Our first step in building the PPI was to size the philanthropic market for the 381 metropolitan statistical areas in the United States. We know, thanks to Giving USA, that $373B in corporate, foundation, individual philanthropy originates in the United States, but now we know from where!

Below in Figure #1 you can see a map of the United States and 381 “dots”, each representing a metropolitan statistical area. The size of the dot represents the size of the philanthropic dollars originating from those markets. Blue are the top 15 biggest (YUGE); adding in the orange brings us to the top 30 (way smaller); the green brings us to the top 50 (significantly smaller still), and the brown rounds out the remainder (chicken pox).

Insight #1: Philanthropy is local, and highly concentrated in a small number of large markets. Not earth shattering, I know, but stick with us. Plus, maps and dots are fun.

Figure 1: Philanthropy is Local

Figure #2 takes a closer look at those top 50 markets (blue, orange, green) in snazzy bar chart form. Here we can see even among the top 50 there is a strong concentration towards the left, and holy New York, Batman! This chart starts to explain why most of our national multisite nonprofits tend to cluster in the blue markets… high concentrations of need in urban areas coincident with high concentrations of wealth. This both makes a ton of sense, and makes me a little sad when you consider how much need exists in suburban and rural areas.

Insight #2: Not all philanthropy that originates in a market stays in a market – and how much stays depends on the size of the market.  For the largest markets, we estimate ⅔ stays in market, and ⅓ goes elsewhere. For the middle of the pack, about ¾ stays in and ¼ goes elsewhere, and as you get smaller the in-market dollars approach 100%. Who cares you ask? Well this has some interesting implications for how you might construct your ask, particularly if you are raising money for multiple geographies. Finally, note there are, of course, exceptions to these general rules of thumb… Hi Seattle and Mr. Gates!

Figure 2: Local Markets are not Equal

We’ll stop there for today. Hopefully we’ve captured your attention and interest. If I’m you, I’m thinking “cool charts”, but where’s the “so what?” How does this actually help me make any decisions?

No worries friend, we’ll get there. Stay tuned next week, same Bat Time same Bat Channel, for our next post “Yes, Market Size Really Does #@$#@ Matter”.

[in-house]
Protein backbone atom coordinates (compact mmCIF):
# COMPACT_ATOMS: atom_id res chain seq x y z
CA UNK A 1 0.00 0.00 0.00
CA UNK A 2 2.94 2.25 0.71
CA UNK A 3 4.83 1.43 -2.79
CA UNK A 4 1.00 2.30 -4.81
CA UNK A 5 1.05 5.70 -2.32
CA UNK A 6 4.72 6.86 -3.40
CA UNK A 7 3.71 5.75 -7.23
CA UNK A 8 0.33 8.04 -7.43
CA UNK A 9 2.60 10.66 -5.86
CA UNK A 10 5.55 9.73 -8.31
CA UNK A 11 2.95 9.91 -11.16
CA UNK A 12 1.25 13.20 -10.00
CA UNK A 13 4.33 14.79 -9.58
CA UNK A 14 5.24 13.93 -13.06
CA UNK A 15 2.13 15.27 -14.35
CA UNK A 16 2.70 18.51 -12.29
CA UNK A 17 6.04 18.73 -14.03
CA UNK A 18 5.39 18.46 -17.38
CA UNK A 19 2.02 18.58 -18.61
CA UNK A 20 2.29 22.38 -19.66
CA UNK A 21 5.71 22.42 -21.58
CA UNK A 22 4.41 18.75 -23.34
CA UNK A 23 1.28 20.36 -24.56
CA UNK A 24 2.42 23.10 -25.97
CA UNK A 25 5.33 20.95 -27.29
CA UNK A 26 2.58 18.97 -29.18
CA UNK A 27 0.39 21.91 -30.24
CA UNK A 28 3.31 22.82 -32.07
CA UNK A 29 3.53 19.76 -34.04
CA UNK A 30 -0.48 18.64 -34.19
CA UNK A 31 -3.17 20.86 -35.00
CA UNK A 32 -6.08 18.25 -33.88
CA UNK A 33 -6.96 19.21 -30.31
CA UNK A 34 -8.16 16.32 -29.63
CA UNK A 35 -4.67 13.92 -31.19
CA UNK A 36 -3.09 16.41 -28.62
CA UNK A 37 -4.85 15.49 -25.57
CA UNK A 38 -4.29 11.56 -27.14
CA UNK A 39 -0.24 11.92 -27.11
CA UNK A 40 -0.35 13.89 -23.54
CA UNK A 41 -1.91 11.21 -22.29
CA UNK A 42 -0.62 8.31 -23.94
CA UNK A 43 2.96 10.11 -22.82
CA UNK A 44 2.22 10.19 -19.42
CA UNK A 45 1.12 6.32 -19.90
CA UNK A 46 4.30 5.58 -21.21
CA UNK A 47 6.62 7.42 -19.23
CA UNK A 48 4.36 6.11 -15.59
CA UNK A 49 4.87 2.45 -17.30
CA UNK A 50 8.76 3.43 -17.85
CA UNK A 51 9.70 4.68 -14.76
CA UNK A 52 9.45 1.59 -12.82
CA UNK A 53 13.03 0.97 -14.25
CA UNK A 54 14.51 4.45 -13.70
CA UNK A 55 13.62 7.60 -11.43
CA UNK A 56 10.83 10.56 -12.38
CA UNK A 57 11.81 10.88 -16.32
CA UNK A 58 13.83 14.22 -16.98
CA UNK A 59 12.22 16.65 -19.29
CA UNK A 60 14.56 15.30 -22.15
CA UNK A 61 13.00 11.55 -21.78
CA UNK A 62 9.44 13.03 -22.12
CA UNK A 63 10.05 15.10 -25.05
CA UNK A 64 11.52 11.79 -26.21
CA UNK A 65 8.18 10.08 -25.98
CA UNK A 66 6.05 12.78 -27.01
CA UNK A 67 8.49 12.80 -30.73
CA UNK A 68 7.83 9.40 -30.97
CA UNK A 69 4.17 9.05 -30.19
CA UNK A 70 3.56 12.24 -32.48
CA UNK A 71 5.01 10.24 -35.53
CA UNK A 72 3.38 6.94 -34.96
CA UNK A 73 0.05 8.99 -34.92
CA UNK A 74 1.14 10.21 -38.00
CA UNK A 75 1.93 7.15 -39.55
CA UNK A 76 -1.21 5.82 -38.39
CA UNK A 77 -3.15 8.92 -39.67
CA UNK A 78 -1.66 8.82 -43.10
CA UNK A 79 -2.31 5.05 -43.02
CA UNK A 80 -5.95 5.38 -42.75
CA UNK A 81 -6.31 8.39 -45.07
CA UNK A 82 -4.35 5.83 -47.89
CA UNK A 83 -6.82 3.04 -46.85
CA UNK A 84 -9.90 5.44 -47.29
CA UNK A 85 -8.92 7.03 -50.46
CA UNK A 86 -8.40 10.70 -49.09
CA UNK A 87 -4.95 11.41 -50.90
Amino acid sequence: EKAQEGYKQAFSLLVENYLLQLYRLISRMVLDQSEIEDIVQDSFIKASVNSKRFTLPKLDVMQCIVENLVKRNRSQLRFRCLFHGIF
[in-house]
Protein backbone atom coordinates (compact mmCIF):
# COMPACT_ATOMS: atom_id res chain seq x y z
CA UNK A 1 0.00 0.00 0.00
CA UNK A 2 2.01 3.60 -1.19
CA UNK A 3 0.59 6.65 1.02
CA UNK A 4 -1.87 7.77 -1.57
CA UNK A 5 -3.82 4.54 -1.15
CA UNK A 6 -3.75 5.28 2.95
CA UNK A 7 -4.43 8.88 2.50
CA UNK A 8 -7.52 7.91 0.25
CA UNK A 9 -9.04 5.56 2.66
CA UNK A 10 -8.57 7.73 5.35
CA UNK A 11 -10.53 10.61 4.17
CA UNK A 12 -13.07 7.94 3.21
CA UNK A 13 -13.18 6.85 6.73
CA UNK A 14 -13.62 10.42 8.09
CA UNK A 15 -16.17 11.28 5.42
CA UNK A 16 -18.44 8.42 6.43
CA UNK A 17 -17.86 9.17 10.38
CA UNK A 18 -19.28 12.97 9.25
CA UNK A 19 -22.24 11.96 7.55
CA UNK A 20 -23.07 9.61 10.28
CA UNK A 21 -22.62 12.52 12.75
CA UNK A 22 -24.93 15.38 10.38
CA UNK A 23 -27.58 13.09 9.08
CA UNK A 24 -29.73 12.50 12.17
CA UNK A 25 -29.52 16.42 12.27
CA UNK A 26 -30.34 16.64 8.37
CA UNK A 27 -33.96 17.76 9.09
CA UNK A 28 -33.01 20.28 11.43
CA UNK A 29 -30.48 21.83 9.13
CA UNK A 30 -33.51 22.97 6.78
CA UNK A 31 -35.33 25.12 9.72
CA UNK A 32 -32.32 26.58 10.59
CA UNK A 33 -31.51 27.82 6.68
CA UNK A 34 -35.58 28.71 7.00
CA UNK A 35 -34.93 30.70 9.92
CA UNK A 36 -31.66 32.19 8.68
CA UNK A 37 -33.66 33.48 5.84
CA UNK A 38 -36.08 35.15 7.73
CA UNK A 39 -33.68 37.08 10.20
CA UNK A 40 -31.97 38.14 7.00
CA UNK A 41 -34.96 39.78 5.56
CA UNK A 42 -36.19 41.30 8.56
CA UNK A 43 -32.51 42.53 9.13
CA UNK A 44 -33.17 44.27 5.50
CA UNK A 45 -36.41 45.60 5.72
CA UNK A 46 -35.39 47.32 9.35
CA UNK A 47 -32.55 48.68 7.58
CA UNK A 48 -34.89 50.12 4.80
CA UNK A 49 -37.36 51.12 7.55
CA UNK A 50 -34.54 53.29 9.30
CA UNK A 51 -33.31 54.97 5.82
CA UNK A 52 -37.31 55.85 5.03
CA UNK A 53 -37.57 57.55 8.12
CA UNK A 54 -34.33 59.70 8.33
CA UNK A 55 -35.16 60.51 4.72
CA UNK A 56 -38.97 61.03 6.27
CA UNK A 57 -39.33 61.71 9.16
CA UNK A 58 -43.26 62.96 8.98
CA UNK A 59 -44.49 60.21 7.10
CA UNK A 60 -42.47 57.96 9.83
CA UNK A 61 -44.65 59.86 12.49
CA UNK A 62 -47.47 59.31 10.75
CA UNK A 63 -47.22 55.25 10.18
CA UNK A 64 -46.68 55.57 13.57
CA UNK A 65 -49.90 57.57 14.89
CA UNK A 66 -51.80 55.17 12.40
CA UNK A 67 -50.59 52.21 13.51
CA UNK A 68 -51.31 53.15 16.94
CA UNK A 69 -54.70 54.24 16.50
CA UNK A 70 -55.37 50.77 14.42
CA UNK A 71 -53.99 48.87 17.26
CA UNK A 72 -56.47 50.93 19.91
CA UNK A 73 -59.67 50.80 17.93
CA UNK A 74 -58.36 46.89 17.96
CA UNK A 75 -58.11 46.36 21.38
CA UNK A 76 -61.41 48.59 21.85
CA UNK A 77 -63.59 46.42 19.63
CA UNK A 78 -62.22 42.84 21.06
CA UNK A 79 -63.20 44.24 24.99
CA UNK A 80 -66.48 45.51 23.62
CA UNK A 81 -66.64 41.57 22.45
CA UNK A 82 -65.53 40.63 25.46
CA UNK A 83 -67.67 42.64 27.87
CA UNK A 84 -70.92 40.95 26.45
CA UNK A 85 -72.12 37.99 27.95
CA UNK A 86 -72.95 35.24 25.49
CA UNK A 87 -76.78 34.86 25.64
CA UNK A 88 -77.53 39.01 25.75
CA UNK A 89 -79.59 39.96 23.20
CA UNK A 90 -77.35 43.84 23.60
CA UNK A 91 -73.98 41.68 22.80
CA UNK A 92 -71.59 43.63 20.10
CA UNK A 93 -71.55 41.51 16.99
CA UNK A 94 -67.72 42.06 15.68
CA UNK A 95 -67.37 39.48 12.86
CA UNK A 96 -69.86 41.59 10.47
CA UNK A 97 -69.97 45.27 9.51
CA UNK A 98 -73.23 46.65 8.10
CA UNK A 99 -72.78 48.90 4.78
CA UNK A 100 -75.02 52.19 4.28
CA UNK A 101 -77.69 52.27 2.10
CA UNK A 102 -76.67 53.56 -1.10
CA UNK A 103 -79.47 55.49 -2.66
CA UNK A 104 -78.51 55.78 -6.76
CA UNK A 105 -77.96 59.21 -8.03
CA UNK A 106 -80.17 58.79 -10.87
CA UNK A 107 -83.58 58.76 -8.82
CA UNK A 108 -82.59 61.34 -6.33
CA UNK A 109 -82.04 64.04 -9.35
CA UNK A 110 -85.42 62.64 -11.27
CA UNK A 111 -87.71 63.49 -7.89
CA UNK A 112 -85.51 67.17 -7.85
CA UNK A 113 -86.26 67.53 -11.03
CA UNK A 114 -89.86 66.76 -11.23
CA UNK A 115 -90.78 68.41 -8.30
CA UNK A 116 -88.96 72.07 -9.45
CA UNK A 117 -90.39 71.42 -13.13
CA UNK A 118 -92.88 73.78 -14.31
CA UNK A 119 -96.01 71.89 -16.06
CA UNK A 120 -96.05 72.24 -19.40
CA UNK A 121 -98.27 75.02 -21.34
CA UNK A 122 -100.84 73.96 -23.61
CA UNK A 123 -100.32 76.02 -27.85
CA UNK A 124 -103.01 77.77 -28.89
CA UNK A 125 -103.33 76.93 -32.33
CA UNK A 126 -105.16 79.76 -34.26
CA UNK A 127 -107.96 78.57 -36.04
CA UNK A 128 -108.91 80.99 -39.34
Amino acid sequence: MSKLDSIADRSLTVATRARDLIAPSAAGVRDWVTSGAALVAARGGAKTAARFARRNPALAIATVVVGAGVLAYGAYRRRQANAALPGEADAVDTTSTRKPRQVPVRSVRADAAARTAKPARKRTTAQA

Does Boston have too many nonprofits?

By | Uncategorized

Yesterday’s Boston Globe ran a front-page article on an important and provocative question: “Does Boston have too many nonprofits?”  It sparked a lot of conversation is our office, as I imagine it has in yours.

The article starts by telling a story about OneGoal— a Chicago-based organization helping under-served high school students enroll in and complete college— and their recent decision to expand to Boston. The article then describes the decision by some local funders, schools and partners to work with them, and others not to. In the course of telling this particular story the article walks close to, and touches on, a number of questions that will be familiar to folks who have put their shoulder to this kind of wheel: Is the often fragmented and entrepreneurial state of the nonprofit sector a strength or a weakness? How should funders interested in greater impact best focus and direct their efforts? Are there better ways we should all be working together to tackle the deep and challenging inequalities in American education?

A first observation about all this: I love that the Boston Globe is asking these kinds of questions! At the Room40 Group we spend lots of time wrestling with this sort of stuff as we help our nonprofit clients grow, change and improve. It often feels like nonprofits only get promoted to the front page of the newspaper because of some real or perceived scandal. This week the Globe used above-the-fold, front-page real estate to ask a complicated question about how we can all have more impact. Perhaps I’m a glass-half-full guy but this feels like progress, of a sort.